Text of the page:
Post Office, (London) Railway

The Post Office first showed an interest in using underground railways to transport mail beneath London in 1854 and in 1893 serious consideration was given to running an electric railway in the pneumatic tunnels. By the turn of the twentieth century, traffic congestion in London had reached the point that cross-London journeys by road took so long that an unnecessary number of vehicles had to be used to carry the ever growing volume of mails between sorting offices and main line termini. In 1905, the Metropolitan Pneumatic Despatch Co presented a bill to Parliament for the construction of a pneumatic line connecting the major railway termini and Post Offices. The Bill was rejected as being too ambitious. In September 1909 the Postmaster General appointed a Committee to examine the practicality of the transmission of mails in London by pneumatic tube or electric railway. The Committee reported in February 1911 in favour of an electric railway between Paddington Station (Great Western Railway) and the Eastern District Post Office in Whitechapel Road, a distance of six and a half miles.

The scheme was submitted by the Postmaster General to the Cabinet in 1912 and power to construct the railway was given to the Postmaster General by the Post Office (London) Railway Act, 1913. The Act made provision for compensation for damage and allowed the Post Office a budget of £1, 100, 00 to construct the line with stations at Paddington, Western District Office, Western Parcel Office, West Central District Office, Mount Pleasant Sorting Office, King Edward Building, Liverpool Street and East District Office. Tenders for the construction of the tunnel were invited on the 26 August 1914. John Mowland and Co won the tender to construct the tunnels and build eight stations. The work, although interrupted by the war was completed in 1917. In parallel with the building work, Post Office engineers built a test tract on Plumstead Marshes to experiment with the control systems and rolling stock. However, the war caused the testing to be brought to a premature halt. During the war the stations became a home for exhibits from museums. The cessation of the war enabled the Post Office to proceed with their plans, and in 1919 tenders were issued for the supply and installation of the electrical equipment. Prices proved too expensive for the post war budget and the scheme was held in abeyance until 1923 when tenders were reissued.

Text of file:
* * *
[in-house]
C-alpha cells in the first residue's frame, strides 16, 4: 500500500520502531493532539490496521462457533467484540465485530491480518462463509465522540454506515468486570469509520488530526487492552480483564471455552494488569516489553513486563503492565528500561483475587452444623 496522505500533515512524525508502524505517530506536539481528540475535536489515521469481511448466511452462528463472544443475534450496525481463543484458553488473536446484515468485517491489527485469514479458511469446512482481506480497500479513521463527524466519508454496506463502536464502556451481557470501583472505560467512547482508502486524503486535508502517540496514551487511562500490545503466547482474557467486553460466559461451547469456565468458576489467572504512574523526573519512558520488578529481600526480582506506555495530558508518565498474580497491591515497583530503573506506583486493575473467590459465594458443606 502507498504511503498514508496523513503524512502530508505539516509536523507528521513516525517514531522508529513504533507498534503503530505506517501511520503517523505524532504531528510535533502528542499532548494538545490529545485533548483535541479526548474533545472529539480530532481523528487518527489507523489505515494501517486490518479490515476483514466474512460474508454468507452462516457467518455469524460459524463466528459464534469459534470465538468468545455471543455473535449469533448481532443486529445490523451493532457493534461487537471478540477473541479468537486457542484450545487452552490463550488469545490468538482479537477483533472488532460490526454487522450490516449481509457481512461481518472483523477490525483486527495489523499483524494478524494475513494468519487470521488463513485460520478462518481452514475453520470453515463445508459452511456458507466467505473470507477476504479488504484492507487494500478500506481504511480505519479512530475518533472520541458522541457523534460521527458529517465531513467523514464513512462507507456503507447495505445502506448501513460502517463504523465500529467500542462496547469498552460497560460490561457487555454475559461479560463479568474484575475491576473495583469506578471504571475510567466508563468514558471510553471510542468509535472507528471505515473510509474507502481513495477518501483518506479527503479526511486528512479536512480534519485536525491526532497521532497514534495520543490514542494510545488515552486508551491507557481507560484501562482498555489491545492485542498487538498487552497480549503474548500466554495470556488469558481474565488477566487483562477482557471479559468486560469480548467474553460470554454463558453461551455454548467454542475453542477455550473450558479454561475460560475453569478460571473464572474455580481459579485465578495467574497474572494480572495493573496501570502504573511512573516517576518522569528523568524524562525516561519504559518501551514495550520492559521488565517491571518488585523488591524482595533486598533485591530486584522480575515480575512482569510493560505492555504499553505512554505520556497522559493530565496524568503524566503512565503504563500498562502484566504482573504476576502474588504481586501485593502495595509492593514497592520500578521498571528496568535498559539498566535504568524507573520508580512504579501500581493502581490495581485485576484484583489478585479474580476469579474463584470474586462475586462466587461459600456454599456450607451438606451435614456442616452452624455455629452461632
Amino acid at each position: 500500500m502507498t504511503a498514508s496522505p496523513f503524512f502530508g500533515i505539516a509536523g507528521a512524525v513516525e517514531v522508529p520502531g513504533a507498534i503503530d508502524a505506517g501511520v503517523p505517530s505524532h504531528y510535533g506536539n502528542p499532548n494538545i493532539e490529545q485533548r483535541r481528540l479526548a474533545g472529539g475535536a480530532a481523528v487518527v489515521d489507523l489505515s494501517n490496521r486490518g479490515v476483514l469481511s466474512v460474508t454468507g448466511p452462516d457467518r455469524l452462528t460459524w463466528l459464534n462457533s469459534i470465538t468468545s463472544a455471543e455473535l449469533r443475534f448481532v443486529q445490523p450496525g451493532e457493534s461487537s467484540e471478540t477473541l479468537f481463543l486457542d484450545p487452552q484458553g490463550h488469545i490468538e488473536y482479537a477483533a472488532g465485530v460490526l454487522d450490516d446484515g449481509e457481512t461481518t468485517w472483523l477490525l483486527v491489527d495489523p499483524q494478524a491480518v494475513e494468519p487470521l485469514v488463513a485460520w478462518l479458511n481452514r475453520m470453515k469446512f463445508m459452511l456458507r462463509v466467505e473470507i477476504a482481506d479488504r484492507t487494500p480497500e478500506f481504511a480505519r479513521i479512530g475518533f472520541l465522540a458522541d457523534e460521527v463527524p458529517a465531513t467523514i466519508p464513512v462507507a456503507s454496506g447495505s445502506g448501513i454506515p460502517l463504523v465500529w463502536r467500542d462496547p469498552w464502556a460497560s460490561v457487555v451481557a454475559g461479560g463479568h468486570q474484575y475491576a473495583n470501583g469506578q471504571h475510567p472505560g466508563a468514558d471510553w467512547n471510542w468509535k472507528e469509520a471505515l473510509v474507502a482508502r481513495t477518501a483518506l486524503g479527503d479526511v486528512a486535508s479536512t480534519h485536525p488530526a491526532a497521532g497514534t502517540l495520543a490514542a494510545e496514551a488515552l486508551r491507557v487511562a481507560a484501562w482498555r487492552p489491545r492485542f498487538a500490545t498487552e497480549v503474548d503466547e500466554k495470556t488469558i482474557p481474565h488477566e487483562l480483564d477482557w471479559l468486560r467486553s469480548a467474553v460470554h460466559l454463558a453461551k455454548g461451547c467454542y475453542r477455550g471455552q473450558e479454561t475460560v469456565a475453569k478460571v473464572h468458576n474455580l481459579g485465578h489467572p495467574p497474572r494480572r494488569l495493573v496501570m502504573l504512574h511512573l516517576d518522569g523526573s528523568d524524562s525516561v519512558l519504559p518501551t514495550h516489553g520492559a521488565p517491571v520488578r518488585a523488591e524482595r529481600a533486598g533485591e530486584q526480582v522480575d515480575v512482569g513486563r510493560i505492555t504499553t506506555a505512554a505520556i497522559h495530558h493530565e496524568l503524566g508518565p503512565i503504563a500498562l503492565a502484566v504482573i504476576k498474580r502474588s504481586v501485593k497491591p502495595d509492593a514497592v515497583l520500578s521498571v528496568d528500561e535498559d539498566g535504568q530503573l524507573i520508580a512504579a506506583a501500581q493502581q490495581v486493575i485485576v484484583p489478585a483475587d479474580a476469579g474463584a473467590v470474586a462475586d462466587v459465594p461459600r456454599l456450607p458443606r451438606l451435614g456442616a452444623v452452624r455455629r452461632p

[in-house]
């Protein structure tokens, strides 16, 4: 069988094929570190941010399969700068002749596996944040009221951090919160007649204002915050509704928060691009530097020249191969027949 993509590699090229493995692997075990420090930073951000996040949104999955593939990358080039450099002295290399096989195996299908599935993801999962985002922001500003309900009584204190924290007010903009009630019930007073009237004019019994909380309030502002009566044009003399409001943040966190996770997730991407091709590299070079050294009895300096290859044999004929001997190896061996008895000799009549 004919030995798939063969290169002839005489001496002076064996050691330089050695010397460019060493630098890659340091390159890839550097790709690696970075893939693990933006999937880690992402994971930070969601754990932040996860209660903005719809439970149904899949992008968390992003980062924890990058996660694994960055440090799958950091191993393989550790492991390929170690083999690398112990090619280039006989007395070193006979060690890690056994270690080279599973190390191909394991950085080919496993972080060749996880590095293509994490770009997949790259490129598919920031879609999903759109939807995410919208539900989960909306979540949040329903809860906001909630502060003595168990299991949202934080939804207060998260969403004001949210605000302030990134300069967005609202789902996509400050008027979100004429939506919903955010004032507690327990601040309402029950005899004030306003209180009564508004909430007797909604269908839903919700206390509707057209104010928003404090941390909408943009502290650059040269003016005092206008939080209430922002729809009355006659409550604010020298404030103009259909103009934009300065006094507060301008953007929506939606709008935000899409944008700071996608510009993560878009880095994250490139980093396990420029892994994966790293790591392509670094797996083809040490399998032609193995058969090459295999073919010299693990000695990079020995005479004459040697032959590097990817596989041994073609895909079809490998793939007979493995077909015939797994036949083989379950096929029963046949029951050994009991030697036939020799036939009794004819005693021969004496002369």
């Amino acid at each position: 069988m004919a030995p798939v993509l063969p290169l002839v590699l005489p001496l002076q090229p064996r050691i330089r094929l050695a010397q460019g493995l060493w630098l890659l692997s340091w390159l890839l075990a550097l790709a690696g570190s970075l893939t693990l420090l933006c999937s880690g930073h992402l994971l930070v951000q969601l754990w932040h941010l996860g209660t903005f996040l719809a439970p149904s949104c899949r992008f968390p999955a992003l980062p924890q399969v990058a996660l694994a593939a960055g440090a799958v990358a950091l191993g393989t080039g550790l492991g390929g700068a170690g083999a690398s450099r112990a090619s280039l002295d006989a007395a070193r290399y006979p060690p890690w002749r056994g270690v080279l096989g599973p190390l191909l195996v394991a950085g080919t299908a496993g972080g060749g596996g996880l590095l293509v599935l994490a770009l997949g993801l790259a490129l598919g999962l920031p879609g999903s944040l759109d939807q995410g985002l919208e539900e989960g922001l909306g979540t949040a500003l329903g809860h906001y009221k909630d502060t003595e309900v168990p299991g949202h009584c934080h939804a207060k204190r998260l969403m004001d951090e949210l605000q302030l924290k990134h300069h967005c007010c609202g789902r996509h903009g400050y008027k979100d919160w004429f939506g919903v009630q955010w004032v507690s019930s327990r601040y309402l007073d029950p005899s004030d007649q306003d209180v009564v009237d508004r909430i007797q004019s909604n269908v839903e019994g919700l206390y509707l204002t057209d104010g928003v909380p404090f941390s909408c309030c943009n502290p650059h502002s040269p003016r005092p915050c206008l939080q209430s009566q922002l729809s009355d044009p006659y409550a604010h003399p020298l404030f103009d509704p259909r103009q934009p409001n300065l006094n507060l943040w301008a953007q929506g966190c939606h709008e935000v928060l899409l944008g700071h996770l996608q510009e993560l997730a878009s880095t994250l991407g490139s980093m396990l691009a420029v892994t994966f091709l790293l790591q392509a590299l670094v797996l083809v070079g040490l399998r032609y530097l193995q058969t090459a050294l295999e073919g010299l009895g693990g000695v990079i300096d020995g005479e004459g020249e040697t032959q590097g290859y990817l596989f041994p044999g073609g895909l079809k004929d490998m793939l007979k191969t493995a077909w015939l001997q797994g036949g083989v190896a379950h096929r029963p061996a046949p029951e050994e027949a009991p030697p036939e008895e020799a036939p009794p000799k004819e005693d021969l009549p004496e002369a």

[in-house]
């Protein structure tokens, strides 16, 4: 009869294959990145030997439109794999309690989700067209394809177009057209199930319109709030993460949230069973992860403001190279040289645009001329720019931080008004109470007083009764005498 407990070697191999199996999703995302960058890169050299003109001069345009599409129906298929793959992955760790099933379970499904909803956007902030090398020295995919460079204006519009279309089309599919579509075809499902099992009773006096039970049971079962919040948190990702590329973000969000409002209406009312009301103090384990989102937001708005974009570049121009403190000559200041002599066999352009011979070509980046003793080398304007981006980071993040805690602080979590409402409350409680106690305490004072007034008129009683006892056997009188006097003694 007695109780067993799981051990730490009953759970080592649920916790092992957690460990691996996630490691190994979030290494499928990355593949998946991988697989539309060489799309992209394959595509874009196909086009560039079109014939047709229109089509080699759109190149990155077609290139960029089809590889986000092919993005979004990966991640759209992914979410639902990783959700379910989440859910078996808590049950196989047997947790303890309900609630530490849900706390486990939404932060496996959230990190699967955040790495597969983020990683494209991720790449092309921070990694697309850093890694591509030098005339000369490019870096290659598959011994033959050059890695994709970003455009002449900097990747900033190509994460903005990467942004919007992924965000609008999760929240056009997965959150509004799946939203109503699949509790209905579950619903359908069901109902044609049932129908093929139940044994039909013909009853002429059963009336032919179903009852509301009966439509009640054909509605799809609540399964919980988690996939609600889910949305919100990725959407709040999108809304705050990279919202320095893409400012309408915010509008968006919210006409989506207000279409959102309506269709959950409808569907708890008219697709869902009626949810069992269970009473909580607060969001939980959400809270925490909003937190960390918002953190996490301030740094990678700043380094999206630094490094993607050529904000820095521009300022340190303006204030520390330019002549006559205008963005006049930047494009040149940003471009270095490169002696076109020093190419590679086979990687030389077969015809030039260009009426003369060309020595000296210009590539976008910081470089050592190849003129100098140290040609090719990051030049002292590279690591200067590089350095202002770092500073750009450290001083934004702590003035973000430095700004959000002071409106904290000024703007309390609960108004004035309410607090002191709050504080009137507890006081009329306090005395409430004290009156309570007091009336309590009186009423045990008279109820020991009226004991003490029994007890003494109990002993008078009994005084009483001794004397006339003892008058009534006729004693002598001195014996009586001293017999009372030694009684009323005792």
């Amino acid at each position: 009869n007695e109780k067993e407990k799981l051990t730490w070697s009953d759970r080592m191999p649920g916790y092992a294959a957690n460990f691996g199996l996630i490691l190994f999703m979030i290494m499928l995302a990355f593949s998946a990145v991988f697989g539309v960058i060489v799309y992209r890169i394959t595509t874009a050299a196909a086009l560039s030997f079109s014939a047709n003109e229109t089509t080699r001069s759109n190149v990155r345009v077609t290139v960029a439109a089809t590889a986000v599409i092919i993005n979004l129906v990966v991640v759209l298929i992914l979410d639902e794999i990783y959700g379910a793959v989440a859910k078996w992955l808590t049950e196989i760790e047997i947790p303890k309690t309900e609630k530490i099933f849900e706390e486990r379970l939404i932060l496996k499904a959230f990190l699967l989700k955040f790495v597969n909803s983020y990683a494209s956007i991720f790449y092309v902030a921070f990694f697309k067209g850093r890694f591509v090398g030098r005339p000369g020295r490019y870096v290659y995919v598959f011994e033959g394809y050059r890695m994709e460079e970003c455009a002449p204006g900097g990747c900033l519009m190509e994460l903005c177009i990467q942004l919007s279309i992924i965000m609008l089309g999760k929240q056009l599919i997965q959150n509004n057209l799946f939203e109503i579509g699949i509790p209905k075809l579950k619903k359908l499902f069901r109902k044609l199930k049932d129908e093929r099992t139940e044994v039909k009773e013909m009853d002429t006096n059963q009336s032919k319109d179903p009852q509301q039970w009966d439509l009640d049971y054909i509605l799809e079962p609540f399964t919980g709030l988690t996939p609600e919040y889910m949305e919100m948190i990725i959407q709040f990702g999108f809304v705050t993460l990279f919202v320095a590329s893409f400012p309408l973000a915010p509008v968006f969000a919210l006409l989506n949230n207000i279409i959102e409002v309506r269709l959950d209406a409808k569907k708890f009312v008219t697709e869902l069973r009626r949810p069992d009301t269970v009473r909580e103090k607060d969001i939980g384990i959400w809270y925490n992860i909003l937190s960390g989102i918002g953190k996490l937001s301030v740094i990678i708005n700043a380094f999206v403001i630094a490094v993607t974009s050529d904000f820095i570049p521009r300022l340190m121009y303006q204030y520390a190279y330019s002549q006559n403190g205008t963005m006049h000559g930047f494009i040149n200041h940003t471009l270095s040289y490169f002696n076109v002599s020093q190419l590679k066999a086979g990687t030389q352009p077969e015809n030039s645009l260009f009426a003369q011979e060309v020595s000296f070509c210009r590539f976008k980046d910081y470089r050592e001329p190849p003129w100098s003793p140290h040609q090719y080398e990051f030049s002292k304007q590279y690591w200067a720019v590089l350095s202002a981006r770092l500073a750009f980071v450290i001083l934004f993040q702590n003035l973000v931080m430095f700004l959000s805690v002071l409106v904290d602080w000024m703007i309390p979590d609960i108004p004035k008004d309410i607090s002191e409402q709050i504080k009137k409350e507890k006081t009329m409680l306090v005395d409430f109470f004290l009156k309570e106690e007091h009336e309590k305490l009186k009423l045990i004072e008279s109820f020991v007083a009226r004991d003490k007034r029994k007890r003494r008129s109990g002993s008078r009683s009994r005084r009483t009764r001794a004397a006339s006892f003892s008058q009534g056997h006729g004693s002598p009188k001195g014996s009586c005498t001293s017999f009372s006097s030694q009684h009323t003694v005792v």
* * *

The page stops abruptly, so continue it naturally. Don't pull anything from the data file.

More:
In May 1927, work was sufficiently advanced for half the system to be handed over for staff training and in December of that year the scheme received Parliamentary approval and the line became fully operational with parcels traffic running between Mount Pleasant and Paddington. Mount Pleasant to Liverpool Street opened for Christmas parcels from 19th-24th December and then for a full parcels service from 28 December. Liverpool Street to Eastern District Office opened for parcels on 2 January 1928. Letter traffic began on 13 February with the opening of West Central District Office station, followed by Western District Office on 12 March. The line proved an immense benefit to the Post Office in the first year of operation, however the high mileage gave the Post Office problems as the cars needed a lot of maintenance. In the early 1930s the rolling stock underwent a gradual change as the cars were replaced by three car trains. These trains were replaced by 34 new trains in 1981 in a £1 million development programme.

In a Press Release, issued by the Post Office PR team on 7 November 2002, Royal Mail announced that unless it could find a new backer, that the Post Office underground railway would close in the near future. The working operation finally ceased on 30 May 2003, but the system has in fact been 'mothballed' in the hope that an alternative use can be found for it.